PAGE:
Learning Events

Social Entrepreneurship: Missing link in the Agriculture Sector

The success of the social entrepreneurship projects of the Unlad Kabayan Migrant Services lies on instilling the values of social entrepreneurship as the more effective way of uplifting the lives of the rural poor.

Unlad Kabayan is a pioneering non-government organization that links Filipino migrant workers with community development by urging them to invest in microfinance operations and micro-enterprise building in the Philippines’ agriculture sector. This model was presented by its founder and executive director, Ms. Maria Angela Villalba, during SEARCA’s Agriculture and Development Seminar Series (ADSS) on 5 April 2011. She also presented stories of migrant workers who were able to pool their savings into building sustainable businesses in their communities.

Ms. Villalba explained that a social entrepreneur is someone who seeks ways to create both social and financial value. Unlad Kabayan projects did not only create viable businesses for the migrant workers but also provided livelihood for people in the rural areas. The projects’ focus on the agriculture sector also helped create markets for local products and made way for innovative products and farming strategies. “Social enterprises contribute to the local development thrust for a more productive community,” said Ms. Villalba.

Applying this model to other areas could help improve the living conditions of the 11.6 million poor in the country. However, the presenter described the lack of entrepreneurial skills, the incoherent policies and programs, and the high cost of entrepreneurship as barriers to the advancement of social entrepreneurship. The non-entrepreneurial mindset of the Filipinos is also paramount to the lack of interest in starting up their own businesses.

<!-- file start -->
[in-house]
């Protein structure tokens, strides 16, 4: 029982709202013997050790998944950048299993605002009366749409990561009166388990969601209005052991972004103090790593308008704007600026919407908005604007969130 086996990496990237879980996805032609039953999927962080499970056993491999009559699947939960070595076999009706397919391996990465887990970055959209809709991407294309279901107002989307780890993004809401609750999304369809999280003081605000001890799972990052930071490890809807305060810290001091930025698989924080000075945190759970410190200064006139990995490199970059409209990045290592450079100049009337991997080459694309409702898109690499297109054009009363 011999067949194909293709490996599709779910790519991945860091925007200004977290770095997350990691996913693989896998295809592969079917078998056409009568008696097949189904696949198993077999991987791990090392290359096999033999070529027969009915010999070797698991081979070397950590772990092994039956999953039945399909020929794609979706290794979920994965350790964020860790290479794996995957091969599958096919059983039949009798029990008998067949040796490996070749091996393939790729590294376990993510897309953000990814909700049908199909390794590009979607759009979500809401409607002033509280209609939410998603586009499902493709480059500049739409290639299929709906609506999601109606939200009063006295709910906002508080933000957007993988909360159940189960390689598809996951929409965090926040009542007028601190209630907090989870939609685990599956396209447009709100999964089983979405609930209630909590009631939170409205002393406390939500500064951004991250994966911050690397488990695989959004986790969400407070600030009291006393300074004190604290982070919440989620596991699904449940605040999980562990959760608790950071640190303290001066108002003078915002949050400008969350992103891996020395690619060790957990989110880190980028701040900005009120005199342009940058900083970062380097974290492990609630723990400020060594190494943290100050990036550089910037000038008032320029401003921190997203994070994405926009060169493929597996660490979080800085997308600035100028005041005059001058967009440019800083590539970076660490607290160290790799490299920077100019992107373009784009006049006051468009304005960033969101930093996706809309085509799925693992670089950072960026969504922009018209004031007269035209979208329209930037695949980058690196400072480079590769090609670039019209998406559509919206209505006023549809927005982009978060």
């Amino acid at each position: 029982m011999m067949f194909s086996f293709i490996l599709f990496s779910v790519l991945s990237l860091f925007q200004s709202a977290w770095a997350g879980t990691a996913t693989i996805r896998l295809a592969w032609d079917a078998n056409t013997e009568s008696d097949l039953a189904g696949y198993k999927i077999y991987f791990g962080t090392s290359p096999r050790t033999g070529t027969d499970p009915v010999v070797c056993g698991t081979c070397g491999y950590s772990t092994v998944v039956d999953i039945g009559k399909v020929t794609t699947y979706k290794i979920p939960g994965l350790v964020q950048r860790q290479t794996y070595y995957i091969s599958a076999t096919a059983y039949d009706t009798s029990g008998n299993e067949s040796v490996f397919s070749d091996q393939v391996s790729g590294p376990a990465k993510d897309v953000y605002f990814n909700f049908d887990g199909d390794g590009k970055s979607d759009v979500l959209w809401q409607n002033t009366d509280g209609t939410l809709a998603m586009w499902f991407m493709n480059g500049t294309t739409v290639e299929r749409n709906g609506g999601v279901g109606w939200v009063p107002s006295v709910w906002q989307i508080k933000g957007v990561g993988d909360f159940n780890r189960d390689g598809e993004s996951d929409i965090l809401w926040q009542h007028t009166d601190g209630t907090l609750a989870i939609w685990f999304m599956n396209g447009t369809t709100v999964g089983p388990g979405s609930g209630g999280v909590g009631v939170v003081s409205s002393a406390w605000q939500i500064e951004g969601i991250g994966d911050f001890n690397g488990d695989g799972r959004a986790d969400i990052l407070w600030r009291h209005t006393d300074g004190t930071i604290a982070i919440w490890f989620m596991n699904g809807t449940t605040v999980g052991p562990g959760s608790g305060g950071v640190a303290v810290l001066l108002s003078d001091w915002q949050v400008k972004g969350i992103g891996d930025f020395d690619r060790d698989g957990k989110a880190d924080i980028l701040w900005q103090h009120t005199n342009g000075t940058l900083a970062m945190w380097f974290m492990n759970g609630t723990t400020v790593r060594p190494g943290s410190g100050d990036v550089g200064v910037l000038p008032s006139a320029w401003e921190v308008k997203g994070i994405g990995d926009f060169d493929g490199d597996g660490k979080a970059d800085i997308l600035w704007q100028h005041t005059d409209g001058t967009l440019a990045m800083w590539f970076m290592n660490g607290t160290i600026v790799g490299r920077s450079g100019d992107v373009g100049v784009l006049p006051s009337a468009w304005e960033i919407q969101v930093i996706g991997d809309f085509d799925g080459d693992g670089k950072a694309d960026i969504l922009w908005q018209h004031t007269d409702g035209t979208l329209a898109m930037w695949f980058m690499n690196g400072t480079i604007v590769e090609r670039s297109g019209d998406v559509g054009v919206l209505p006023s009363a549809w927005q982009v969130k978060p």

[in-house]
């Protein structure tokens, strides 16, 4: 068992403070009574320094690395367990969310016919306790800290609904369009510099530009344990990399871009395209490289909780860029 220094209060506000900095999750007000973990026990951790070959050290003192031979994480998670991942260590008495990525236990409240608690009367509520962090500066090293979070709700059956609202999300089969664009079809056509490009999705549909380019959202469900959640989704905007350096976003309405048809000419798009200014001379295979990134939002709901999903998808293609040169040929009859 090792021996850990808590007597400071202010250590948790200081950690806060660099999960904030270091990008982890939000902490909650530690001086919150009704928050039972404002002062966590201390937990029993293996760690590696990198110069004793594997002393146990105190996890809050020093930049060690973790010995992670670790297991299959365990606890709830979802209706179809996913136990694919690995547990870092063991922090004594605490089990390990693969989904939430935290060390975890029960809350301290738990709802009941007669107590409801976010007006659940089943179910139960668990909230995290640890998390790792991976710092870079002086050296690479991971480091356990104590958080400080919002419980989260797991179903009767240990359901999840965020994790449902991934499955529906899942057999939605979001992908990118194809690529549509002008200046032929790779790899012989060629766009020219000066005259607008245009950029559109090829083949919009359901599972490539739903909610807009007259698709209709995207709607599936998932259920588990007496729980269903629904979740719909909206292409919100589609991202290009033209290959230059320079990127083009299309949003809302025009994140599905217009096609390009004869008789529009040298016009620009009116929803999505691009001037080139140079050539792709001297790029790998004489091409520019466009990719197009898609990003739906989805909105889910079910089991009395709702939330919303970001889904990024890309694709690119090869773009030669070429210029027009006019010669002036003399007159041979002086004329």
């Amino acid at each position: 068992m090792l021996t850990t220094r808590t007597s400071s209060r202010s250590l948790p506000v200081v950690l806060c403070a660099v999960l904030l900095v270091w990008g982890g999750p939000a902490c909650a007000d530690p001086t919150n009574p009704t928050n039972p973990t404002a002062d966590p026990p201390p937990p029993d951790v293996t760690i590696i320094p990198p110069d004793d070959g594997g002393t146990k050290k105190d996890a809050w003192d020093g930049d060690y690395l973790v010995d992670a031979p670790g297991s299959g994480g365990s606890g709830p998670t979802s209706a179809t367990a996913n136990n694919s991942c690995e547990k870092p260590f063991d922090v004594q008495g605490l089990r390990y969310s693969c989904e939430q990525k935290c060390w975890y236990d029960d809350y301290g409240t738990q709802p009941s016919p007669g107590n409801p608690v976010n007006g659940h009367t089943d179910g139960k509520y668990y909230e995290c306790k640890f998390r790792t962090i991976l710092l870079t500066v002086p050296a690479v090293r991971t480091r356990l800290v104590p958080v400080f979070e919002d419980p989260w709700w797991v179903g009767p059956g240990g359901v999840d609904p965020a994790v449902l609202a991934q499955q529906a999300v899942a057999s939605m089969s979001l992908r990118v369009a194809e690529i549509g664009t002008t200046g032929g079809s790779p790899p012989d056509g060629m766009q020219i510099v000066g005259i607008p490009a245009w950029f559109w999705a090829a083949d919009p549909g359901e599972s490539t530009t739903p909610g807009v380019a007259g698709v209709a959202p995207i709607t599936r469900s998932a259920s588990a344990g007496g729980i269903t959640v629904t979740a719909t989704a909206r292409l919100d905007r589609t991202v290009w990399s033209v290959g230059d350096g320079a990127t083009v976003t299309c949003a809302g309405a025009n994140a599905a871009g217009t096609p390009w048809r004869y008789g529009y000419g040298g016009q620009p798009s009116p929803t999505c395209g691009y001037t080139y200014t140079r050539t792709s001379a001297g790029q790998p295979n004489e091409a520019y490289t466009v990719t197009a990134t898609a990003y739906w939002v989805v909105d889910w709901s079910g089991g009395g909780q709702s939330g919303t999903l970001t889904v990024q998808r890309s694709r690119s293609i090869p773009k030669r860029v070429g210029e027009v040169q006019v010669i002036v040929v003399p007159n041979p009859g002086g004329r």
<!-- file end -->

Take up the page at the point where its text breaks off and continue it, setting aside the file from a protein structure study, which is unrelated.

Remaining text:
As an advocate of social entrepreneurship, Ms. Villalba calls for more investment on its study and promotion, and a supportive policy environment that rewards social entrepreneurs. Finally, to foster the values of social entrepreneurship to the Filipinos, she recommends the popularization of good practices as well as the integration of entrepreneurship into the education system, starting from the early years.

Unlad Kabayan also arms migrant workers with the business knowledge, skills, and support they need to successfully reintegrate when they return to the Philippines. This provides Filipino overseas workers (OFWs) with an alternative to migration. Ms. Villalba was exposed to the plight of OFWs when she worked in Hong Kong as a training and organizing consultant. Her involvement with migrant issues led her to create the Asian Migrant Centre in 1989. In 2007, she was awarded Social Entrepreneur of the Year by the Ernst Young/Schwab Foundation. (Regine Joy P. Evangelista)

DISCLAIMER:
The point of view taken by this article is entirely that of the presenter's and does not reflect in any way, SEARCA’s position.

 

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